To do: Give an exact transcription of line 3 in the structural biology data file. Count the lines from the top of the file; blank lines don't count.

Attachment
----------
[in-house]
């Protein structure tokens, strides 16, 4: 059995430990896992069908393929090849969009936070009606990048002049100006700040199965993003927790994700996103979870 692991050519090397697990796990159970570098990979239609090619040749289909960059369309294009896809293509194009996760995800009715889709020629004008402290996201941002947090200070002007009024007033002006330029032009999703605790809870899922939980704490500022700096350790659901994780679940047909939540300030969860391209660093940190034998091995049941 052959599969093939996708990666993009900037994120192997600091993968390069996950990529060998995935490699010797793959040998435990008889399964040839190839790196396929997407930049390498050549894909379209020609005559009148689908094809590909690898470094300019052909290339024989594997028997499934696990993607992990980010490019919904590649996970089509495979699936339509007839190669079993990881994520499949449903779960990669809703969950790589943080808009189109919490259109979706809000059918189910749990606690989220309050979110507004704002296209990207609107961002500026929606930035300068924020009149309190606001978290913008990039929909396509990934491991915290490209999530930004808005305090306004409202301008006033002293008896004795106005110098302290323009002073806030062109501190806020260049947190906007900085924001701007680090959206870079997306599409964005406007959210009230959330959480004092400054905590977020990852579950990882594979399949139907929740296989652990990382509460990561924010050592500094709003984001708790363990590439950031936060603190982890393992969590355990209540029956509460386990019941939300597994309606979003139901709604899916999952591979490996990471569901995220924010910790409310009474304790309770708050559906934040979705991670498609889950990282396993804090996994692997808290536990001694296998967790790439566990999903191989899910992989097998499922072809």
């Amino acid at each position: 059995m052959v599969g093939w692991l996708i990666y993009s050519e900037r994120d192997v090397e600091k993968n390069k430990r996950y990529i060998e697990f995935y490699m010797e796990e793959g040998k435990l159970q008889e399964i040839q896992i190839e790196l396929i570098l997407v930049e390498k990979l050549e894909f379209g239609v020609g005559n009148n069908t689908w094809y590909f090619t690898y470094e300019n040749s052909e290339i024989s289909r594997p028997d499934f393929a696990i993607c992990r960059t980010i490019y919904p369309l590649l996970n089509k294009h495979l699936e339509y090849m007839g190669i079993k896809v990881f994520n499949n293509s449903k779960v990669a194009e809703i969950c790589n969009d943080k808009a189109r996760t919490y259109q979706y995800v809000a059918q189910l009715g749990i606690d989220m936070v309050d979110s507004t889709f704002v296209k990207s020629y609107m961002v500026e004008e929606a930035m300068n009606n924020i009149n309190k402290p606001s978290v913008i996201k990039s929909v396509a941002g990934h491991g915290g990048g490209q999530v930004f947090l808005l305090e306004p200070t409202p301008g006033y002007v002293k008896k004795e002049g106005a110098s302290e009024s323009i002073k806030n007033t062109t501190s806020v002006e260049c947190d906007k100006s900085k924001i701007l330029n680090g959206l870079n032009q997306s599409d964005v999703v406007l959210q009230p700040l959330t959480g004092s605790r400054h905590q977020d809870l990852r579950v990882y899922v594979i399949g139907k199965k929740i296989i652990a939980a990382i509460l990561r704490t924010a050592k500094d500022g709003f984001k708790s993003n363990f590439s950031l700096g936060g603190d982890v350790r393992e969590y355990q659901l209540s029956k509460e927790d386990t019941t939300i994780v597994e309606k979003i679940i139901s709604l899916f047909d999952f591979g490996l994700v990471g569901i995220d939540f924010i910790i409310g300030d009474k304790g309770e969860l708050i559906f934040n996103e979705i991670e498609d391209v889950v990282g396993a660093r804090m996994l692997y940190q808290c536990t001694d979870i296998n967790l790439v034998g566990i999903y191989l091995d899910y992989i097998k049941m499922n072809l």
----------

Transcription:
């Amino acid at each position: 059995m052959v599969g093939w692991l996708i990666y993009s050519e900037r994120d192997v090397e600091k993968n390069k430990r996950y990529i060998e697990f995935y490699m010797e796990e793959g040998k435990l159970q008889e399964i040839q896992i190839e790196l396929i570098l997407v930049e390498k990979l050549e894909f379209g239609v020609g005559n009148n069908t689908w094809y590909f090619t690898y470094e300019n040749s052909e290339i024989s289909r594997p028997d499934f393929a696990i993607c992990r960059t980010i490019y919904p369309l590649l996970n089509k294009h495979l699936e339509y090849m007839g190669i079993k896809v990881f994520n499949n293509s449903k779960v990669a194009e809703i969950c790589n969009d943080k808009a189109r996760t919490y259109q979706y995800v809000a059918q189910l009715g749990i606690d989220m936070v309050d979110s507004t889709f704002v296209k990207s020629y609107m961002v500026e004008e929606a930035m300068n009606n924020i009149n309190k402290p606001s978290v913008i996201k990039s929909v396509a941002g990934h491991g915290g990048g490209q999530v930004f947090l808005l305090e306004p200070t409202p301008g006033y002007v002293k008896k004795e002049g106005a110098s302290e009024s323009i002073k806030n007033t062109t501190s806020v002006e260049c947190d906007k100006s900085k924001i701007l330029n680090g959206l870079n032009q997306s599409d964005v999703v406007l959210q009230p700040l959330t959480g004092s605790r400054h905590q977020d809870l990852r579950v990882y899922v594979i399949g139907k199965k929740i296989i652990a939980a990382i509460l990561r704490t924010a050592k500094d500022g709003f984001k708790s993003n363990f590439s950031l700096g936060g603190d982890v350790r393992e969590y355990q659901l209540s029956k509460e927790d386990t019941t939300i994780v597994e309606k979003i679940i139901s709604l899916f047909d999952f591979g490996l994700v990471g569901i995220d939540f924010i910790i409310g300030d009474k304790g309770e969860l708050i559906f934040n996103e979705i991670e498609d391209v889950v990282g396993a660093r804090m996994l692997y940190q808290c536990t001694d979870i296998n967790l790439v034998g566990i999903y191989l091995d899910y992989i097998k049941m499922n072809l």